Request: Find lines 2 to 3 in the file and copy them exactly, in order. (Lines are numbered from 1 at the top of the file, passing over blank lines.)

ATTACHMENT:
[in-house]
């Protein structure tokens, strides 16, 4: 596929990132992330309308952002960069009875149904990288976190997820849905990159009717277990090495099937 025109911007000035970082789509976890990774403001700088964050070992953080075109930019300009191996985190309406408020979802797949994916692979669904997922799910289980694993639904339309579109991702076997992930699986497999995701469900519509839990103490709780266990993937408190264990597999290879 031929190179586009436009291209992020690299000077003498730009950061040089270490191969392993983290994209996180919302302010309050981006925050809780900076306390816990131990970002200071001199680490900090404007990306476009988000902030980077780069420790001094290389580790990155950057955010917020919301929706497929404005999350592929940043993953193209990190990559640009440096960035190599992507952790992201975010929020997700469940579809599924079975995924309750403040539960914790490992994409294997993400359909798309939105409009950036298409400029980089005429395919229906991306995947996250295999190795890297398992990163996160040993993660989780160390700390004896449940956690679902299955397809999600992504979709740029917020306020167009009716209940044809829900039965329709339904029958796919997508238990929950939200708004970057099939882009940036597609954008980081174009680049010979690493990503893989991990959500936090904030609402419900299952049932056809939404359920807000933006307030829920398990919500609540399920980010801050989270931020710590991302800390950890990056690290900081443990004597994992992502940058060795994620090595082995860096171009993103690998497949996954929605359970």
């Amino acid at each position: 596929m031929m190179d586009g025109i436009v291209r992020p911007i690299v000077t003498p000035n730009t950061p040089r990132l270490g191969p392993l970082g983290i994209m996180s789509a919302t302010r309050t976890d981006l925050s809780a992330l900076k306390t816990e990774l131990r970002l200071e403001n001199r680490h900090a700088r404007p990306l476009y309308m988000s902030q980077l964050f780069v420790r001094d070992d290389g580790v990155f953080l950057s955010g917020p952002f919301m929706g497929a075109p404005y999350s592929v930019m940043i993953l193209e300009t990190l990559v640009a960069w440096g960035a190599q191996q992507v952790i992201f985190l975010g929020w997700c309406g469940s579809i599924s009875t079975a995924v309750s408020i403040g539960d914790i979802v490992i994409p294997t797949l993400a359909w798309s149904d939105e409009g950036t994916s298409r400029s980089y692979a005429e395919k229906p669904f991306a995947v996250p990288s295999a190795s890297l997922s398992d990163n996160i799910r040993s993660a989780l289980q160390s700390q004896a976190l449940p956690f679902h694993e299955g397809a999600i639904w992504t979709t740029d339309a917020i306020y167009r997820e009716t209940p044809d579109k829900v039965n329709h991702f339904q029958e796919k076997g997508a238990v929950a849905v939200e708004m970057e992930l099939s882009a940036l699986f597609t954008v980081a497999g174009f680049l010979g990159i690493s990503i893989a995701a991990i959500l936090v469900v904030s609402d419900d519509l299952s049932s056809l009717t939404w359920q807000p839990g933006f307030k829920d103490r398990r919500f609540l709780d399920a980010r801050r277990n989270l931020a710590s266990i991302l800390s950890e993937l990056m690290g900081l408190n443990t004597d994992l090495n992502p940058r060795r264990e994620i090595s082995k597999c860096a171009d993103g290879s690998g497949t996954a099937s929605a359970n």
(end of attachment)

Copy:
């Protein structure tokens, strides 16, 4: 596929990132992330309308952002960069009875149904990288976190997820849905990159009717277990090495099937 025109911007000035970082789509976890990774403001700088964050070992953080075109930019300009191996985190309406408020979802797949994916692979669904997922799910289980694993639904339309579109991702076997992930699986497999995701469900519509839990103490709780266990993937408190264990597999290879 031929190179586009436009291209992020690299000077003498730009950061040089270490191969392993983290994209996180919302302010309050981006925050809780900076306390816990131990970002200071001199680490900090404007990306476009988000902030980077780069420790001094290389580790990155950057955010917020919301929706497929404005999350592929940043993953193209990190990559640009440096960035190599992507952790992201975010929020997700469940579809599924079975995924309750403040539960914790490992994409294997993400359909798309939105409009950036298409400029980089005429395919229906991306995947996250295999190795890297398992990163996160040993993660989780160390700390004896449940956690679902299955397809999600992504979709740029917020306020167009009716209940044809829900039965329709339904029958796919997508238990929950939200708004970057099939882009940036597609954008980081174009680049010979690493990503893989991990959500936090904030609402419900299952049932056809939404359920807000933006307030829920398990919500609540399920980010801050989270931020710590991302800390950890990056690290900081443990004597994992992502940058060795994620090595082995860096171009993103690998497949996954929605359970």
């Amino acid at each position: 596929m031929m190179d586009g025109i436009v291209r992020p911007i690299v000077t003498p000035n730009t950061p040089r990132l270490g191969p392993l970082g983290i994209m996180s789509a919302t302010r309050t976890d981006l925050s809780a992330l900076k306390t816990e990774l131990r970002l200071e403001n001199r680490h900090a700088r404007p990306l476009y309308m988000s902030q980077l964050f780069v420790r001094d070992d290389g580790v990155f953080l950057s955010g917020p952002f919301m929706g497929a075109p404005y999350s592929v930019m940043i993953l193209e300009t990190l990559v640009a960069w440096g960035a190599q191996q992507v952790i992201f985190l975010g929020w997700c309406g469940s579809i599924s009875t079975a995924v309750s408020i403040g539960d914790i979802v490992i994409p294997t797949l993400a359909w798309s149904d939105e409009g950036t994916s298409r400029s980089y692979a005429e395919k229906p669904f991306a995947v996250p990288s295999a190795s890297l997922s398992d990163n996160i799910r040993s993660a989780l289980q160390s700390q004896a976190l449940p956690f679902h694993e299955g397809a999600i639904w992504t979709t740029d339309a917020i306020y167009r997820e009716t209940p044809d579109k829900v039965n329709h991702f339904q029958e796919k076997g997508a238990v929950a849905v939200e708004m970057e992930l099939s882009a940036l699986f597609t954008v980081a497999g174009f680049l010979g990159i690493s990503i893989a995701a991990i959500l936090v469900v904030s609402d419900d519509l299952s049932s056809l009717t939404w359920q807000p839990g933006f307030k829920d103490r398990r919500f609540l709780d399920a980010r801050r277990n989270l931020a710590s266990i991302l800390s950890e993937l990056m690290g900081l408190n443990t004597d994992l090495n992502p940058r060795r264990e994620i090595s082995k597999c860096a171009d993103g290879s690998g497949t996954a099937s929605a359970n």